As a motif of Islamic Culture in a city where Muslims are a minority, the Complex’s architecture has to be taken into thoughtful contemplation due to the controversial nature of the building in relation to the city. Those notions are integrated in the site located on the Gomti River margins, creating an edge that casts a reflection of the city onto itself. The site’s hem embodies a set of modified prevalent Iwans of various sizes; the scattering of these arches offers a landmark urban plaza to the water front, which merge into the Persian domes of the Lobby Plaza; these Iwans not only symbolize Islamic and Persian architecture bridging history with modernity, they are also used as a universal gateway structure, projecting inviting volumes, opening the visage to engage all. Although open-faced, the vaulted anatomy of the Iwans and their concavity inwards introduces a secondary transitional threshold, where one is captivated, shadowed and sheltered by its walls before entering into the integral body of the site.
The dual nature of the interiority and opening of the lobby not only constitutes a juncture in between the three components of the Haj House Complex, but also provides for a smooth transition from open-air exterior platform to outdoor interior lobby. The interior lobby is extended outwards providing a link to the outside; baring a vast Urban Platform that is graded leaving an impression on the street, distinguishing the space for crowds to convene placidly for concerts and religious and public events, and raising the entrance for protection during monsoon season. By embarking on this simply elevated ground one becomes immediately engaged with the journey into the Complex subsequently bringing Haj closer. The Plaza is raised +2.00 to receive dominant winds and cross ventilation from the river, its funnel shape creates wind circulation under the cupolas to cool both the towers double faĆ§ade and the domed roof of the convention center. Once entering through the gates one is encompassed by clustered domes that subdivide the open space, slowing down the busy pace of the street and decreasing the scale for a more intimate encounter. The visitors and users filter through the threaded Lobby to their desired section, the circulation is divided into three independent locations and levels; the Convention Center to the left use the same ground as the lobby and therefore speaks with a similar dialogue adopting programs that could be shared by the multiple users; the floor is split further centrally into higher levels +4.00 which is used for entrance into the Islamic Center, therefore those on their path to Haj are once more set forward to be transformed; the LDA offices are to the right and the cafeteria inside the building opens up and flows into the Lobby. All three buildings can be directly accessed from the unified Lobby Plaza and separately accessed from the street ground level +0.00.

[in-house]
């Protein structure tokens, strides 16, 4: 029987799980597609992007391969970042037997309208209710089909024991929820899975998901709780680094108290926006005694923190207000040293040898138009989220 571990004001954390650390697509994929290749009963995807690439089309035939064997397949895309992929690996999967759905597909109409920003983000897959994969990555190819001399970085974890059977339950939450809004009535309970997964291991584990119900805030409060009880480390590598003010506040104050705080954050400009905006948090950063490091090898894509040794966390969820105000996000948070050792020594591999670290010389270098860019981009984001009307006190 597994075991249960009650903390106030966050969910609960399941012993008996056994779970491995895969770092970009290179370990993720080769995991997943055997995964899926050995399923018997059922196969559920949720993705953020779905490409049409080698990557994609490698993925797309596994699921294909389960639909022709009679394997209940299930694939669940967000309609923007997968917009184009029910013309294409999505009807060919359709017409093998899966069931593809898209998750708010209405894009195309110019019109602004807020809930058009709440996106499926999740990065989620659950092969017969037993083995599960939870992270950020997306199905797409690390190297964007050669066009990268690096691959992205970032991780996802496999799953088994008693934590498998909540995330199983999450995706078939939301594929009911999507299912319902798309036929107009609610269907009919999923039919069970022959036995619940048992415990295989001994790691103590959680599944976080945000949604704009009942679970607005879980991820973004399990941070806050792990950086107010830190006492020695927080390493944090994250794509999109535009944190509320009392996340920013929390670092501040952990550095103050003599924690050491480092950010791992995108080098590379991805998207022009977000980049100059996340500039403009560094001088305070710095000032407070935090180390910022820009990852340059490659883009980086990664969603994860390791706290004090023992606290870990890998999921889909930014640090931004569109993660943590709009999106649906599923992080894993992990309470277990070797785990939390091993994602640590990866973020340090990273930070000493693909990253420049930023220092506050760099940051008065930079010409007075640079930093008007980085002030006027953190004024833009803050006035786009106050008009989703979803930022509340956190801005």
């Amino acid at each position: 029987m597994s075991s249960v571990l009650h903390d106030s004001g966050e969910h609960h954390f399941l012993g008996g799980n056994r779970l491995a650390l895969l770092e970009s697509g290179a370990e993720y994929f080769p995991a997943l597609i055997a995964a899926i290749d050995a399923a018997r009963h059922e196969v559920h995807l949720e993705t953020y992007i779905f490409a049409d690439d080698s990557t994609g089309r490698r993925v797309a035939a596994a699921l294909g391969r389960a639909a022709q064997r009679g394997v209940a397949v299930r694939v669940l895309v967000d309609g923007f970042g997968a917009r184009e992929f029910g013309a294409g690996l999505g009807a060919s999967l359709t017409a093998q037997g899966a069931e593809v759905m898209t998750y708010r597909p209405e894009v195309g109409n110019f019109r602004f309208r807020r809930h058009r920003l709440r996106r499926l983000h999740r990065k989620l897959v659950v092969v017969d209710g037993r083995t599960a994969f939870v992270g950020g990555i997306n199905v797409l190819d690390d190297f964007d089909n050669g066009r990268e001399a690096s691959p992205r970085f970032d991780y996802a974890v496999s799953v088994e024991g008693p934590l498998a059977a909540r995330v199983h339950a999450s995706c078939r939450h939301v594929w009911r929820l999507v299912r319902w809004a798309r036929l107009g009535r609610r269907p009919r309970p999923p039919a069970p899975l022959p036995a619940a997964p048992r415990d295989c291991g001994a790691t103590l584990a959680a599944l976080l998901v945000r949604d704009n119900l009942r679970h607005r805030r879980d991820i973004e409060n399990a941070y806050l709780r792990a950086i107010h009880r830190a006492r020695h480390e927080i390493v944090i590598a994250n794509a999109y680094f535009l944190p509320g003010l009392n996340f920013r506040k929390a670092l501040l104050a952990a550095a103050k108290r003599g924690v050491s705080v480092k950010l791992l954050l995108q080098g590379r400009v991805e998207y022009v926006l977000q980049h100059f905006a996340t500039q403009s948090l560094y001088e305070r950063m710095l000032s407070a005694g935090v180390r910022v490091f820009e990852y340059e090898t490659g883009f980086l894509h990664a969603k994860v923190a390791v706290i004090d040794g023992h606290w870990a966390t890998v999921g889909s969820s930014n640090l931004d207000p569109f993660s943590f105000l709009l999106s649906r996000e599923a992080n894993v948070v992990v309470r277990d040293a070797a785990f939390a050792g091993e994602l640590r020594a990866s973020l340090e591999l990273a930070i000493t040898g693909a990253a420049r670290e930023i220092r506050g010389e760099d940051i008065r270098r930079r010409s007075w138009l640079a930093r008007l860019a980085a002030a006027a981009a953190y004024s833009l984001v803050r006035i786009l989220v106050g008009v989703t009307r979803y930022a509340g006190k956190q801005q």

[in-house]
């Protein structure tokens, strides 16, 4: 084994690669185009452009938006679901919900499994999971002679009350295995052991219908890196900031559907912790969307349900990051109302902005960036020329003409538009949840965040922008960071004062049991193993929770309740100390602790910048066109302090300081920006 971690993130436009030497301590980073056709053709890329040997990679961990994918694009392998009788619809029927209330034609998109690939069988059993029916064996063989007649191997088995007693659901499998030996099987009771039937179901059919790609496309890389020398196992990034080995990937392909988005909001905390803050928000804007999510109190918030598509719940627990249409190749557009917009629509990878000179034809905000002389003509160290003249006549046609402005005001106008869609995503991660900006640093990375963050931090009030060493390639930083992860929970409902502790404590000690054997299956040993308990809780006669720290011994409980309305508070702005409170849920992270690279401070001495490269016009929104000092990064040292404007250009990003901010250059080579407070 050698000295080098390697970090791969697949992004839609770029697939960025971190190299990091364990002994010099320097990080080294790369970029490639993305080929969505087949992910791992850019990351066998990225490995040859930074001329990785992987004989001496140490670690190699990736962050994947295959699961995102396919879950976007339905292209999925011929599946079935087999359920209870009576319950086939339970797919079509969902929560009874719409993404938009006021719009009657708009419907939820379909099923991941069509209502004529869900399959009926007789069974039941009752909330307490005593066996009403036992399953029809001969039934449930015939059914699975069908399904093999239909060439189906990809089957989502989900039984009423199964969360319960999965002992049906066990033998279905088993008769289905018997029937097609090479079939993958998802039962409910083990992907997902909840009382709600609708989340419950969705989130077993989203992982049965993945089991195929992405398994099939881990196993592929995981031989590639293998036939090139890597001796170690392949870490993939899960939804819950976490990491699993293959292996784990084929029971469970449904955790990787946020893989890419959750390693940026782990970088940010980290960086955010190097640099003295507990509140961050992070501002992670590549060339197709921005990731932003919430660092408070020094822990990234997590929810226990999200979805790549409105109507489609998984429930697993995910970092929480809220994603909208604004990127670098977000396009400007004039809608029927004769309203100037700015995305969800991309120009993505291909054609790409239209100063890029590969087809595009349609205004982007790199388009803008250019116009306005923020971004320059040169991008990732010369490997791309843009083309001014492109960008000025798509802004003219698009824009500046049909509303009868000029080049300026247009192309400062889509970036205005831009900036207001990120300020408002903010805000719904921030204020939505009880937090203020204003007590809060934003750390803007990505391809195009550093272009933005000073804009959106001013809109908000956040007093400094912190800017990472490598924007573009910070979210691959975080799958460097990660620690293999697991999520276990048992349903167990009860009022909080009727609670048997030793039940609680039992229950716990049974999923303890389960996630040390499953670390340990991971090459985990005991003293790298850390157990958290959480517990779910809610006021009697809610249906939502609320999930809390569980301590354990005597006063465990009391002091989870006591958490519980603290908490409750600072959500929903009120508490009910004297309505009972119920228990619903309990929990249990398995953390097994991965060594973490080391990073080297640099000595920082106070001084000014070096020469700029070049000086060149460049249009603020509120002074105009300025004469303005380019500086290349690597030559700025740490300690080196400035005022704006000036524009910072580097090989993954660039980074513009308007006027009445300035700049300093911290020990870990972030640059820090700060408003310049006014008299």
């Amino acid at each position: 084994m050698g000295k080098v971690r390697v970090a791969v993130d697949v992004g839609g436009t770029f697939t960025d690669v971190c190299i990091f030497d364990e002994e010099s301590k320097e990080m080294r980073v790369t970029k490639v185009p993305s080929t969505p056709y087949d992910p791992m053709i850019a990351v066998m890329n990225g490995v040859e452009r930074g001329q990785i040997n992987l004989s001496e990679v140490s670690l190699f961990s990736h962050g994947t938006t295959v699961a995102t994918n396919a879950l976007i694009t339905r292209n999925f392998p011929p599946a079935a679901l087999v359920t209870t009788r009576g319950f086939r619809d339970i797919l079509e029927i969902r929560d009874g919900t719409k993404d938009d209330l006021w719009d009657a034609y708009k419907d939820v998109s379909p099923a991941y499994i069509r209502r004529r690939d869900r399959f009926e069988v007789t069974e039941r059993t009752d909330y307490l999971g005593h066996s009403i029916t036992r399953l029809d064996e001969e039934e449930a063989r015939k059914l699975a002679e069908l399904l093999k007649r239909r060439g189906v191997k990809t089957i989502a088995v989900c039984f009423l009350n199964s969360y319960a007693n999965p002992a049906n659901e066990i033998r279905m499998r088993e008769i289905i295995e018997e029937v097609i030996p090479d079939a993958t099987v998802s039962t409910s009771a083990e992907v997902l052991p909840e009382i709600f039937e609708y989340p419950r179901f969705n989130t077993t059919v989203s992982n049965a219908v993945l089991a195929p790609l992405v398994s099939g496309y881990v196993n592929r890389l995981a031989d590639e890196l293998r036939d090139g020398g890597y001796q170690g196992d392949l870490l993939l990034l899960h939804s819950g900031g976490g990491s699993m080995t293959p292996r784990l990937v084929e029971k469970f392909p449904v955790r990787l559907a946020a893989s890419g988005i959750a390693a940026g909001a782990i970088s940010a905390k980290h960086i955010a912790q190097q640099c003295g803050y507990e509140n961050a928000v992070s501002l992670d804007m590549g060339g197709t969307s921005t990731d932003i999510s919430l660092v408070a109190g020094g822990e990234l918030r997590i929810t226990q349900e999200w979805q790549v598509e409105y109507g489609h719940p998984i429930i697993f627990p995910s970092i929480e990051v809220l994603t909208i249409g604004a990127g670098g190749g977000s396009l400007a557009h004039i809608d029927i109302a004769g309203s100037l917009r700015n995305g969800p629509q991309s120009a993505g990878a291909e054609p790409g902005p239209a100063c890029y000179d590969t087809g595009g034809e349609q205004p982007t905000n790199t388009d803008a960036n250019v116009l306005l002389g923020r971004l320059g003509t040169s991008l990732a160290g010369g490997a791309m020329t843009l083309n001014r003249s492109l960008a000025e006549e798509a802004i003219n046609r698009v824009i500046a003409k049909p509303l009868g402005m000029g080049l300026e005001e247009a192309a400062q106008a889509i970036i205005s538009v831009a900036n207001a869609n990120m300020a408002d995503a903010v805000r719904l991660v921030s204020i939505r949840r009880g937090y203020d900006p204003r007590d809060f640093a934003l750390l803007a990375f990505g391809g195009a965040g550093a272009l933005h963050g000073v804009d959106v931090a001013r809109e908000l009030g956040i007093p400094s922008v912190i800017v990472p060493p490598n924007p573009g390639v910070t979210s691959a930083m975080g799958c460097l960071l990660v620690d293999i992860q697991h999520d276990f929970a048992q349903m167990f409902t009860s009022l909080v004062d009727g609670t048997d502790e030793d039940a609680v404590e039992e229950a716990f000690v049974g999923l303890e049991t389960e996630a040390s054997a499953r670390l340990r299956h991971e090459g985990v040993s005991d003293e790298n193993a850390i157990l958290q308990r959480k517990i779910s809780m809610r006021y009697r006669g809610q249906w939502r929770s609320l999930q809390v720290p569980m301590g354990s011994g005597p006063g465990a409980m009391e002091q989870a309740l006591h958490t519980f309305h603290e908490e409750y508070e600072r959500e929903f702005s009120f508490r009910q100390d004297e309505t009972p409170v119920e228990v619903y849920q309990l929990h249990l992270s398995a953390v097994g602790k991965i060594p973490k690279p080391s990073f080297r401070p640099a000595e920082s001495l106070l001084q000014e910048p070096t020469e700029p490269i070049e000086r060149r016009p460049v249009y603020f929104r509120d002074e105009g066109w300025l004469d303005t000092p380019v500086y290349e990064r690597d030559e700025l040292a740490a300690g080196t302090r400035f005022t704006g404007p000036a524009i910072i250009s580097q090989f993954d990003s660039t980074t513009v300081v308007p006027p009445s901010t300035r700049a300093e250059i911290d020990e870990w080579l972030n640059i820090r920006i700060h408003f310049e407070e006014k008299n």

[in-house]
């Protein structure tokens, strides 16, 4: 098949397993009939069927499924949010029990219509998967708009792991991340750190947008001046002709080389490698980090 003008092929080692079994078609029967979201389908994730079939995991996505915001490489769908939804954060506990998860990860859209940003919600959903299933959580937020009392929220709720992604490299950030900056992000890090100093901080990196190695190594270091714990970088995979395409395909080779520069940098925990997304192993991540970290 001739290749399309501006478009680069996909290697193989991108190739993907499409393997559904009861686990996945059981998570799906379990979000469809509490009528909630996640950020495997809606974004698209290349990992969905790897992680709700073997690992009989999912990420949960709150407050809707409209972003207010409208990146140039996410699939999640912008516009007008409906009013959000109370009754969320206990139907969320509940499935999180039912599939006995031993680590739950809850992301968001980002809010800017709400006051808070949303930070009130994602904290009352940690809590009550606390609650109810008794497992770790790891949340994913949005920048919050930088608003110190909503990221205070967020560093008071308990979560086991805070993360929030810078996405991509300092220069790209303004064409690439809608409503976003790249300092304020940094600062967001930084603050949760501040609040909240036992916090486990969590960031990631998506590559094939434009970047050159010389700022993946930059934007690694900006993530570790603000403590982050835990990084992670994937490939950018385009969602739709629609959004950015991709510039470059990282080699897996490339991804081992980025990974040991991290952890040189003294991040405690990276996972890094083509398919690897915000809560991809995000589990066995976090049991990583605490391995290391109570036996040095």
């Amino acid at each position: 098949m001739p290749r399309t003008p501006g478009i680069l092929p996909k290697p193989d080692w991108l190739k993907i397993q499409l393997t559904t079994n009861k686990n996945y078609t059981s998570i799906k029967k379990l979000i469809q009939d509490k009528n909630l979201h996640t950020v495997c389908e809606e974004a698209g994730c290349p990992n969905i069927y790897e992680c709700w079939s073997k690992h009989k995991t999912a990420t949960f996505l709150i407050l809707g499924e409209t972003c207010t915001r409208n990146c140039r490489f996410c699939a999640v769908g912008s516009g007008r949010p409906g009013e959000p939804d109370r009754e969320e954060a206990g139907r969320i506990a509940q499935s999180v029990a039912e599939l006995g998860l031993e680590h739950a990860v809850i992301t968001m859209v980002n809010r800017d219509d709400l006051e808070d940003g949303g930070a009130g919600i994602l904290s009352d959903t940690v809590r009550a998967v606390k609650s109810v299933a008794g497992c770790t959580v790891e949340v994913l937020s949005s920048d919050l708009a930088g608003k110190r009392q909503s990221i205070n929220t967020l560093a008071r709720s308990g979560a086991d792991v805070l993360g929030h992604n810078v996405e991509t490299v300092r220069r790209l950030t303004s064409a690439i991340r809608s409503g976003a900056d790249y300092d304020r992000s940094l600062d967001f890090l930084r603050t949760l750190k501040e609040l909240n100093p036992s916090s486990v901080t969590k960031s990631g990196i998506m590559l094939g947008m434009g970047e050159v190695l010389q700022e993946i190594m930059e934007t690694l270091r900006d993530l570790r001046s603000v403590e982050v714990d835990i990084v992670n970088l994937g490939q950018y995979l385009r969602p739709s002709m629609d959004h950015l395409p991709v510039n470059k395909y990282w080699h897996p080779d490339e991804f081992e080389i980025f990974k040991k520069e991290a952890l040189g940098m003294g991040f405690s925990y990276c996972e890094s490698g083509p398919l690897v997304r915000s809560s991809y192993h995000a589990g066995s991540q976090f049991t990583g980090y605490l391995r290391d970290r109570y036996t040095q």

The Persian domes are used as a sun protecting device, and strongly symbolize Islamic architecture through their representation of the vaulted heaven and sky. The plaza therefore is seen as an extension of the mosque, guiding visitors closer to their journey.
Haj House Complex – Building Information
Location: Lucknow, India
Type: Islamic Center Haj
Size: 34,500 sqm
Category: Future Projects – Competition entries
WAF Entry: 2010
Award: World Architecture Festival 2010 – Shortlisted
Haj House Complex Lucknow India images / information from FD
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Sequel, New Delhi
image from architect
New Delhi Restaurant